AN historic bridge across the Tweed has re-opened following major repairs and a refurbishment programme.

Over the past 16 months workmen took apart the 185-year-old structure close to the Rink between Selkirk and Galashiels.

Although the Old Tweed Bridge has been closed to traffic since the 1970s it remained a popular crossing for cyclists, walkers and joggers.

During the extensive repairs props were fitted around the structure, which sits just upstream from the river's confluence with the Ettrick, to allow for the infill and masonry walls to be taken down.

A waterproofed concrete saddle was added above the arches before the walls were rebuilt and the road resurfaced,

And the foundation stone, which was laid by Sir Walter Scott during one of his last ever public engagements in 1831, has been moved onto the inside of a parapet.

Transport Minister Humza Yousaf told us: “The Old Tweed Bridge has been given a new lease of life with this refurbishment and it can now be used by cyclists and pedestrians and enjoyed by the local community for years to come.

“Those crossing the bridge will now have the opportunity to see the foundation stone which was laid by Sir Walter Scott as it has been moved to the inside of the East parapet.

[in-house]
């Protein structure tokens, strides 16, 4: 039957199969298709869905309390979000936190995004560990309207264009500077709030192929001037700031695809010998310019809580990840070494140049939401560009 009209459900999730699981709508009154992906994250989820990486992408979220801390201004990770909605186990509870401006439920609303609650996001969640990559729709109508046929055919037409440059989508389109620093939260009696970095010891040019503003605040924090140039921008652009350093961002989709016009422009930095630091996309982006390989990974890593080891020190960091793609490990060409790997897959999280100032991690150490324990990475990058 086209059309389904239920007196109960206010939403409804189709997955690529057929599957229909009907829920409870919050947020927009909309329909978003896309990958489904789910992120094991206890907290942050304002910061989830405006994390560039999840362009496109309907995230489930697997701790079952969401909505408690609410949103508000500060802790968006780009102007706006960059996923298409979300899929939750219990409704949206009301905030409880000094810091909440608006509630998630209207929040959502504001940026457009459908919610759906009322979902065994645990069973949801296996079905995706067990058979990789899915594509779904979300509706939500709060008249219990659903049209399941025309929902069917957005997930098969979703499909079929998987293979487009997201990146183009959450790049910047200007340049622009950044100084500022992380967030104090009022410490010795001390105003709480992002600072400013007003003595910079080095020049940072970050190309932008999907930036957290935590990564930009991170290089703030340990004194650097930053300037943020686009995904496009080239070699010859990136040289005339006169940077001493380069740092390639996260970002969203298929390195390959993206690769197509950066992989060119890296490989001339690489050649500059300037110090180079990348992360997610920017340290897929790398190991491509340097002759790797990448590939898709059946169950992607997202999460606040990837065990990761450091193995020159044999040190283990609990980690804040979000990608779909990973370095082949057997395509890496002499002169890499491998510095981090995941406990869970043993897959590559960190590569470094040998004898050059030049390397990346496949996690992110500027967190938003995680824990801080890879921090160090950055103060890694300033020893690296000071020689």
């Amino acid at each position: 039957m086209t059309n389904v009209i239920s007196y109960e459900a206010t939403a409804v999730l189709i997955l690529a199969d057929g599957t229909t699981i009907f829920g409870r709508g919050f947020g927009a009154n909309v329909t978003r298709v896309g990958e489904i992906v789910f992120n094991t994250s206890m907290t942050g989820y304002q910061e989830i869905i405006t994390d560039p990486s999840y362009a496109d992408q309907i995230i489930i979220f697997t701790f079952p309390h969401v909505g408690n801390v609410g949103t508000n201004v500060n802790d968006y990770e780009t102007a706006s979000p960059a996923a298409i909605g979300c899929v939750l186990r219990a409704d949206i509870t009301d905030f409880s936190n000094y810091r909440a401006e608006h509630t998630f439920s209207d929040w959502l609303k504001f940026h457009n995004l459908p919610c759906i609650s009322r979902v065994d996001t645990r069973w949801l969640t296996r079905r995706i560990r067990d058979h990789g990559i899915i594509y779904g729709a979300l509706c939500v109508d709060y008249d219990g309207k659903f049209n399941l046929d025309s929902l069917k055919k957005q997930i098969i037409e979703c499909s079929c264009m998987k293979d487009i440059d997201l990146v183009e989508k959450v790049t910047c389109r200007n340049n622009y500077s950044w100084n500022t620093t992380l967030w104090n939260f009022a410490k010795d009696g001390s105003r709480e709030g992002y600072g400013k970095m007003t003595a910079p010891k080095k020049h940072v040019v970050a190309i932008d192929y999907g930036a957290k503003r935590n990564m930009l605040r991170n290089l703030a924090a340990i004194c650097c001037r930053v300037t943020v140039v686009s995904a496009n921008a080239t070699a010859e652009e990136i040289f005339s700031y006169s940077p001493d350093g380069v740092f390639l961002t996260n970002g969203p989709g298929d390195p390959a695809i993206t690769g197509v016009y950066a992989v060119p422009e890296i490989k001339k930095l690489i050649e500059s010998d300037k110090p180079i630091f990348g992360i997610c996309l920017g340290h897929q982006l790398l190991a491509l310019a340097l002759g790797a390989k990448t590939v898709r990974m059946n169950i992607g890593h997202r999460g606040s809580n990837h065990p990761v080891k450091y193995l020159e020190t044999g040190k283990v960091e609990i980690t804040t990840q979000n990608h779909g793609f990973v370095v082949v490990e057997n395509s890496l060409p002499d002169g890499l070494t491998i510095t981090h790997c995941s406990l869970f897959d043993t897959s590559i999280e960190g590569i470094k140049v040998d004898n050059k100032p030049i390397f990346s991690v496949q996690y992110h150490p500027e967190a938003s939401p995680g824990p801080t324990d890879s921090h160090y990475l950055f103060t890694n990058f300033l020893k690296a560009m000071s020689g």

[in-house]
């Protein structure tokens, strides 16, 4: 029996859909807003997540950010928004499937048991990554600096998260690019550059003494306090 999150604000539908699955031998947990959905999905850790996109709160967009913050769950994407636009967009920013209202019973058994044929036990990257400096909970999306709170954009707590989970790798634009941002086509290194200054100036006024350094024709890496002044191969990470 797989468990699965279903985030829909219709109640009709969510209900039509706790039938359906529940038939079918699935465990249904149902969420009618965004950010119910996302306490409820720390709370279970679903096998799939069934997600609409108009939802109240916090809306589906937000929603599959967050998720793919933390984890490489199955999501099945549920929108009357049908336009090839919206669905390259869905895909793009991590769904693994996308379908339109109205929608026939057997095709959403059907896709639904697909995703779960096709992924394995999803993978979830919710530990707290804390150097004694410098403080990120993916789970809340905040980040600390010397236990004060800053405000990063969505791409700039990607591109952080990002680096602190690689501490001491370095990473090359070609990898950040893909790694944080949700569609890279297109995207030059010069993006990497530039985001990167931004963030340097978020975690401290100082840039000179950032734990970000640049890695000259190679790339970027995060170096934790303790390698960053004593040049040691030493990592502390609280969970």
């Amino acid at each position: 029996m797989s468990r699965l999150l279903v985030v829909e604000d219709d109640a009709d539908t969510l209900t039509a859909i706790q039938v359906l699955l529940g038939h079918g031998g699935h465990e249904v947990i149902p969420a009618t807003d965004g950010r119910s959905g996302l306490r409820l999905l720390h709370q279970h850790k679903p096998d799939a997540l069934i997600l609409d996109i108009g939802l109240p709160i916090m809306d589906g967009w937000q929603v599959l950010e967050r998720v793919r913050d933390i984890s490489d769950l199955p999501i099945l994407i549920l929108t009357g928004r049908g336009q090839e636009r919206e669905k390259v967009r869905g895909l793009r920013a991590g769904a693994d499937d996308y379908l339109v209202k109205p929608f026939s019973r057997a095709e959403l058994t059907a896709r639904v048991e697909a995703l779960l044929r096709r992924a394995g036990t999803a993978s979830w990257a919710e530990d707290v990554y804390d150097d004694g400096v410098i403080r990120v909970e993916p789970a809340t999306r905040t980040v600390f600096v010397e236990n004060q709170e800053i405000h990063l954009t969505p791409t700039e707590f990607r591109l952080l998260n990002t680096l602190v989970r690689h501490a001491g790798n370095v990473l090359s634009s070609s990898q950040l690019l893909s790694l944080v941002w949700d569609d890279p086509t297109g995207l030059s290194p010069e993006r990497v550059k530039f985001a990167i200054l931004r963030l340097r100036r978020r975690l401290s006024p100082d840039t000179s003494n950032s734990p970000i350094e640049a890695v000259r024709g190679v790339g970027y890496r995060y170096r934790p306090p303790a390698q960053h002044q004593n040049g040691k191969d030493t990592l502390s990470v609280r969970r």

"A stone marking the restoration is also in place, marking a new chapter for this historic structure.”

For 140 years the bridge had provided a vital link between Selkirk and Galashiels.

The Tweed Bridge, along with a similar structure over the Ettrick just a mile away at Lindean, was built in the early 1830s by Darnick building company John and Thomas Smith at a total cost of £2,500.

The Old Tweed Bridge had fallen into a poor state since A7 traffic was diverted onto a replacement structure in the 1970s.

The Category B Listed structure was closed to walkers and cyclists around five years ago due to its deteriorating condition - and fears were growing that it would collapse after masonry began crumbling into the river below.

The complex project involved a variety of partners working together to ensure the future of the historic structure.

The work was planned in consultation with Transport Scotland, Scottish Borders Council, the Scottish Environmental Protection Agency, Scottish National Heritage and the River Tweed Commissioners.

Stuart Wallace, bridge manager for Amey the company who led the restoration work, said: “This was a long and complex job, but seeing the bridge restored and knowing that its future is secure makes it all worthwhile.

"We appreciate the patience and support of the local community while this essential maintenance work took place.”